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ARS Home » Pacific West Area » Davis, California » Western Human Nutrition Research Center » Obesity and Metabolism Research » Research » Publications at this Location » Publication #355823

Research Project: Novel Functions and Biomarkers for Vitamins and Minerals

Location: Obesity and Metabolism Research

Title: Infant serum and maternal milk vitamin B-12 are positively correlated in Kenyan infant-mother dyads at 1–6 months postpartum, irrespective of infant feeding practice

Author
item Williams, Anne - University Of California, Davis
item Stewart, Christine - University Of California, Davis
item Shahab-ferdows, Setti
item Hampel, Daniela
item Kiprotich, Marion - Innovations For Poverty Action
item Achando, Beryl - Innovations For Poverty Action
item Lin, Audrie - University Of California
item Null, Clair - Innovations For Poverty Action
item Allen, Lindsay
item Chantry, Caroline - University Of California, Davis

Submitted to: Journal of Nutrition
Publication Type: Peer Reviewed Journal
Publication Acceptance Date: 10/13/2017
Publication Date: 1/25/2018
Citation: Williams, A.M., Stewart, C.P., Shahab-Ferdows, S., Hampel, D., Kiprotich, M., Achando, B., Lin, A., Null, C., Allen, L.H., Chantry, C.J. 2018. Infant serum and maternal milk vitamin B-12 are positively correlated in Kenyan infant-mother dyads at 1–6 months postpartum, irrespective of infant feeding practice. Journal of Nutrition. 148:86-93. https://doi.org/10.1093/jn/nxx009.
DOI: https://doi.org/10.1093/jn/nxx009

Interpretive Summary: Vitamin B-12 is an essential nutrient required for many functions including DNA synthesis, blood cell synthesis, and brain development. If maternal breast milk vitamin B-12 concentrations are low, infants may face elevated risks of deficiency when exclusively breastfed. We evaluated cross-sectional associations between infant serum vitamin B-12 concentrations and maternal milk vitamin B-12 concentrations at 1–6 mo postpartum among an unsupplemented population in rural western Kenya, and assessed biological demographic, and dietary characteristics associated with adequate infant serum vitamin B-12. We modeled infant serum vitamin B-12 using maternal milk vitamin B-12 concentration with linear regression; and adequate (>220 pmol/L) infant serum vitamin B-12 using hypothesized biological, demographic, and dietary predictors with logistic regression. The median (quartile 1, quartile 3) infant serum vitamin B-12 concentration was 276 pmol/L (193, 399 pmol/L) and approximately one-third of infants had serum vitamin B-12 =220 pmol/L, indicating that they were vitamin B-12 depleted or deficient. There was a positive correlation between maternal milk and infant serum vitamin B-12 (r = 0.36, P < 0.001) and in multivariable analyses, maternal milk vitamin B-12 concentration was significantly associated with infant serum vitamin B-12 adequacy (P-trend = 0.03). Despite a high prevalence (90%) of maternal milk vitamin B-12 concentrations below the level used to establish the recommended Adequate Intake (<310 pmol/L), there was a low prevalence of infant vitamin B-12 deficiency. We found few factors that were associated with infant vitamin B-12 adequacy in this population, including infant feeding practices. However maternal vitamin B-12 status was not measured. The contribution of maternal milk to infant vitamin B-12 status remains important to quantify across populations, given that maternal milk vitamin B-12 concentration is modifiable with supplementation.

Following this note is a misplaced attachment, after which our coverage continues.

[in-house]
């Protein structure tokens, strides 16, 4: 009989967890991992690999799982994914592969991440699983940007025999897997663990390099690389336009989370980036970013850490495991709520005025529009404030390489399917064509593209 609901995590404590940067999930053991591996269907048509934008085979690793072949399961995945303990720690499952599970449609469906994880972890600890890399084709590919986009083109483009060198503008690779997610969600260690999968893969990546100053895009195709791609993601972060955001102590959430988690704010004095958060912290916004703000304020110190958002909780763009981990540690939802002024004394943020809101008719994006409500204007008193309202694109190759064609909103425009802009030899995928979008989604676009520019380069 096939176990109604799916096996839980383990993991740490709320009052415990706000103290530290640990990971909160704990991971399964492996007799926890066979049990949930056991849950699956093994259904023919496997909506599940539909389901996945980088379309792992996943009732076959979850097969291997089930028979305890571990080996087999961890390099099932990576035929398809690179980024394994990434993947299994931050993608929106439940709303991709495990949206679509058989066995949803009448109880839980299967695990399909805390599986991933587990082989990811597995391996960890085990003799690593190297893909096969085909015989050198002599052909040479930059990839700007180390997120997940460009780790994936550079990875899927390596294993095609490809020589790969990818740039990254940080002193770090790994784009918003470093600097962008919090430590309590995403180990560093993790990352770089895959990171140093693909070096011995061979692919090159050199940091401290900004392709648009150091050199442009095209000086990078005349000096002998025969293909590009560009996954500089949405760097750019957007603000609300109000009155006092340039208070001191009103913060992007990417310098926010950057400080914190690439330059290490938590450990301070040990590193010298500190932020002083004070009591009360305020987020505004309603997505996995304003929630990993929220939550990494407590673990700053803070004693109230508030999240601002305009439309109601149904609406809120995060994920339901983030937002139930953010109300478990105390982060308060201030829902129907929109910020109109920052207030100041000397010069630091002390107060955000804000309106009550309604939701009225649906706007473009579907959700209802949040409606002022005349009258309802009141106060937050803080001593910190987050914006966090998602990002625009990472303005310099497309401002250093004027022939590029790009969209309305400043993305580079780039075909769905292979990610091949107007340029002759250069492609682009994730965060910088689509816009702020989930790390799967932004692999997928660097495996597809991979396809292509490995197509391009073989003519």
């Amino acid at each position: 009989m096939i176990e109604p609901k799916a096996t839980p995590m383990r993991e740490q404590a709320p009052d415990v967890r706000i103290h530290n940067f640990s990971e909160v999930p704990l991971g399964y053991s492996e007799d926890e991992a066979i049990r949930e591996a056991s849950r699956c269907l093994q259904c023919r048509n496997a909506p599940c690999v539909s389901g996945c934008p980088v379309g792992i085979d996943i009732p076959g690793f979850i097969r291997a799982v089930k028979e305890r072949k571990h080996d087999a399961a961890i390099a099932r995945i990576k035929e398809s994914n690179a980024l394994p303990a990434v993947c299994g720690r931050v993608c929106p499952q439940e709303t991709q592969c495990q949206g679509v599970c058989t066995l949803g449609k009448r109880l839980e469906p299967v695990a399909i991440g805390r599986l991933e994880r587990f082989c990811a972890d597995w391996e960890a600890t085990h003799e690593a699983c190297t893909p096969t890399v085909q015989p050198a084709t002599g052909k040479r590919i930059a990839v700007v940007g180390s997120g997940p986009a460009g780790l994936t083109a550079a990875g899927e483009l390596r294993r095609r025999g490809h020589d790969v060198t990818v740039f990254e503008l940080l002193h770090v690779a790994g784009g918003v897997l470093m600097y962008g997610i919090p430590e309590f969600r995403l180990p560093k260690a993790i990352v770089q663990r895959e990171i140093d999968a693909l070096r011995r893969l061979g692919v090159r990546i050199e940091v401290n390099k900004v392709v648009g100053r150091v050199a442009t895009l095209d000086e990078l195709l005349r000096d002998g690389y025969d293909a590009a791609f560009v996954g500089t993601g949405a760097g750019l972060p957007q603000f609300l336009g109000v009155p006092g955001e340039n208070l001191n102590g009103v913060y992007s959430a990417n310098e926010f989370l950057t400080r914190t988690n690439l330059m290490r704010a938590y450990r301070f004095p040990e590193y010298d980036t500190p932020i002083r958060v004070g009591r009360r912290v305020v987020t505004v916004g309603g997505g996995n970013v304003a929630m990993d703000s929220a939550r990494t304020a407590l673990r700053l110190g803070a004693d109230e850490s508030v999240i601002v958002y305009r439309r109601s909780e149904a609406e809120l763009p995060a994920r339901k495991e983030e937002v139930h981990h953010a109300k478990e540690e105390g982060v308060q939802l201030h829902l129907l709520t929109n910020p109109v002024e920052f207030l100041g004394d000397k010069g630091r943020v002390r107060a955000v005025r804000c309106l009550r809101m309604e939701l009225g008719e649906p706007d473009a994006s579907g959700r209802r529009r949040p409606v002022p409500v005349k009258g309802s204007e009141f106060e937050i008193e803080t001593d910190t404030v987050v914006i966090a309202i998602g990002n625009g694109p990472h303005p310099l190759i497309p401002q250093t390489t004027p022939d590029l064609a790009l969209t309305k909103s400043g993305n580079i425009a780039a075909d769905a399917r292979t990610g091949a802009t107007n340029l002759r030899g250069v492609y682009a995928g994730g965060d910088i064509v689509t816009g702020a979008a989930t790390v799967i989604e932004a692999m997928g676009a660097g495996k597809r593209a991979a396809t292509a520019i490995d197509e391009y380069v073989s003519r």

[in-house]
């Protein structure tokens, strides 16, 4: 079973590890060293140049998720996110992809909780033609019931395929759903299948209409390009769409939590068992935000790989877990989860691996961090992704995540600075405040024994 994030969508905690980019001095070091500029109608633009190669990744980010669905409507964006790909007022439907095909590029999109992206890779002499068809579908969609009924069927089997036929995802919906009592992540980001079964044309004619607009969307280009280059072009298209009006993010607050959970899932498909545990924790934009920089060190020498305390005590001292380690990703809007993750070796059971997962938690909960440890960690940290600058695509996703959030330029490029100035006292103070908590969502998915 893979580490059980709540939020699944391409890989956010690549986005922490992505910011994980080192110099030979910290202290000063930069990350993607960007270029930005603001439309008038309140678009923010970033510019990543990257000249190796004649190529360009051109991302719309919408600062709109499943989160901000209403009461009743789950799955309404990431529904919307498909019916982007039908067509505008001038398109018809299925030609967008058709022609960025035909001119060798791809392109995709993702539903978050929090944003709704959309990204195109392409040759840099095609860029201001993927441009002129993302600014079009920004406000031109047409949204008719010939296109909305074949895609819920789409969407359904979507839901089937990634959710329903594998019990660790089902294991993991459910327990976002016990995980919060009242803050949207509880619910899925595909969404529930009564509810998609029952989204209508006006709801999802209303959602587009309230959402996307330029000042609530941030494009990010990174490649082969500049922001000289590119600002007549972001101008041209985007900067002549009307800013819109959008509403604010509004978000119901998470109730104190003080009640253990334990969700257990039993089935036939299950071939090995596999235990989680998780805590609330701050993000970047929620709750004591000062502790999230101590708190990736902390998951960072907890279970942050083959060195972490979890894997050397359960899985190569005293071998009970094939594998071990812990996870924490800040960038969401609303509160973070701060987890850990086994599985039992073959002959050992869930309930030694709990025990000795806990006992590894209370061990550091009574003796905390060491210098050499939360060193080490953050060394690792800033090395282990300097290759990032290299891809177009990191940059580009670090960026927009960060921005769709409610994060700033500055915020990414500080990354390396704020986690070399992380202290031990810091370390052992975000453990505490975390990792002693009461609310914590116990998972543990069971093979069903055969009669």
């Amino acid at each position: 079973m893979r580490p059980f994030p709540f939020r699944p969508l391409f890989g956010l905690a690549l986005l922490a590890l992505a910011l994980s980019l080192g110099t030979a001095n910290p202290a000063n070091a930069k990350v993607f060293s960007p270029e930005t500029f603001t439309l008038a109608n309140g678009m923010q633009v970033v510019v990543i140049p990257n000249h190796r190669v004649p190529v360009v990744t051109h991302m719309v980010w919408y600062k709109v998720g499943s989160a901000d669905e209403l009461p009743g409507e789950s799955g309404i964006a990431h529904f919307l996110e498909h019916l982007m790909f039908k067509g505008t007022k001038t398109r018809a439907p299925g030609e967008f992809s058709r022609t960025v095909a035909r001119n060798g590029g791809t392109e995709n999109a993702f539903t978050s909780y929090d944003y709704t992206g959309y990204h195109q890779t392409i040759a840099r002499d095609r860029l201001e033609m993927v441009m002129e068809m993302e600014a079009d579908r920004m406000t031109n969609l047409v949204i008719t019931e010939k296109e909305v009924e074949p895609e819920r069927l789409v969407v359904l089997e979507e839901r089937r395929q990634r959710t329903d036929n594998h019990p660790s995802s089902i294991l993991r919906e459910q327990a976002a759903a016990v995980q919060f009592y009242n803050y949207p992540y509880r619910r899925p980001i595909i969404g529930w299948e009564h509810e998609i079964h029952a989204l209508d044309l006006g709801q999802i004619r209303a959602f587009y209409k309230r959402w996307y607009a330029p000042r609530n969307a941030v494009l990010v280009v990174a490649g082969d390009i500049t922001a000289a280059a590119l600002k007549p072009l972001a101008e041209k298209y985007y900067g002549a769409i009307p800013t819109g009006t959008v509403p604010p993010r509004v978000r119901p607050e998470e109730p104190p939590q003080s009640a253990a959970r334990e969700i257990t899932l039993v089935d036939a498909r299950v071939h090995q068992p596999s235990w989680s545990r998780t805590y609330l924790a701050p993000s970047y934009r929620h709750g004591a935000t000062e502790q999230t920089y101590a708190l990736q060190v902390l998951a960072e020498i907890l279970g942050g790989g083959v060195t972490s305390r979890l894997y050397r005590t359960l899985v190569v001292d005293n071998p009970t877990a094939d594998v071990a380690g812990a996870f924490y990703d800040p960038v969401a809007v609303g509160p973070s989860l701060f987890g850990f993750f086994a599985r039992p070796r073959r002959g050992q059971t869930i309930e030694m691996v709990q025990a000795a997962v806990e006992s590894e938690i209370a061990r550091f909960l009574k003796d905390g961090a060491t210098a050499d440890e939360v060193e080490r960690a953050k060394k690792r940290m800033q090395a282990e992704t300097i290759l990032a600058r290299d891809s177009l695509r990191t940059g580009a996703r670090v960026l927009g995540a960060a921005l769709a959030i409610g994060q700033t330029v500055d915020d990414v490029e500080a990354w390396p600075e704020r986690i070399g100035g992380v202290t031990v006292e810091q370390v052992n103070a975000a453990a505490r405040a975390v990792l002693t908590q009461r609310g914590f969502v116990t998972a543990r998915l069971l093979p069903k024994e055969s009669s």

Technical Abstract: Background: Vitamin B-12 is an essential nutrient required for many functions including DNA synthesis, erythropoiesis, and brain development. If maternal milk vitamin B-12 concentrations are low, infants may face elevated risks of deficiency when exclusively breastfed. Objective: We evaluated cross-sectional associations between infant serum vitamin B-12 concentrations and maternal milk vitamin B-12 concentrations at 1–6 mo postpartum among an unsupplemented population in rural western Kenya, and assessed biological demographic, and dietary characteristics associated with adequate infant serum vitamin B-12. Methods: We modeled 1) infant serum vitamin B-12 using maternal milk vitamin B-12 concentration with linear regression; and 2) adequate (>220 pmol/L) infant serum vitamin B-12 using hypothesized biological, demographic, and dietary predictors with logistic regression. In both models, we used generalized estimating equations to account for correlated observations at the cluster-level. Results: The median (quartile 1, quartile 3) infant serum vitamin B-12 concentration was 276 pmol/L (193, 399 pmol/L) and approximately one-third of infants had serum vitamin B-12 =220 pmol/L, indicating that they were vitamin B-12 depleted or deficient. There was a positive correlation between maternal milk and infant serum vitamin B-12 (r = 0.36, P < 0.001) and in multivariable analyses, maternal milk vitamin B-12 concentration was significantly associated with infant serum vitamin B-12 adequacy (P-trend = 0.03). Conclusions: Despite a high prevalence (90%) of maternal milk vitamin B-12 concentrations below the level used to establish the Adequate Intake (<310 pmol/L), there was a low prevalence of infant vitamin B-12 deficiency. We found few factors that were associated with infant vitamin B-12 adequacy in this population, including infant feeding practices, although maternal vitamin B-12 status was not measured. The contribution of maternal milk to infant vitamin B-12 status remains important to quantify across populations, given that maternal milk vitamin B-12 concentration is modifiable with supplementation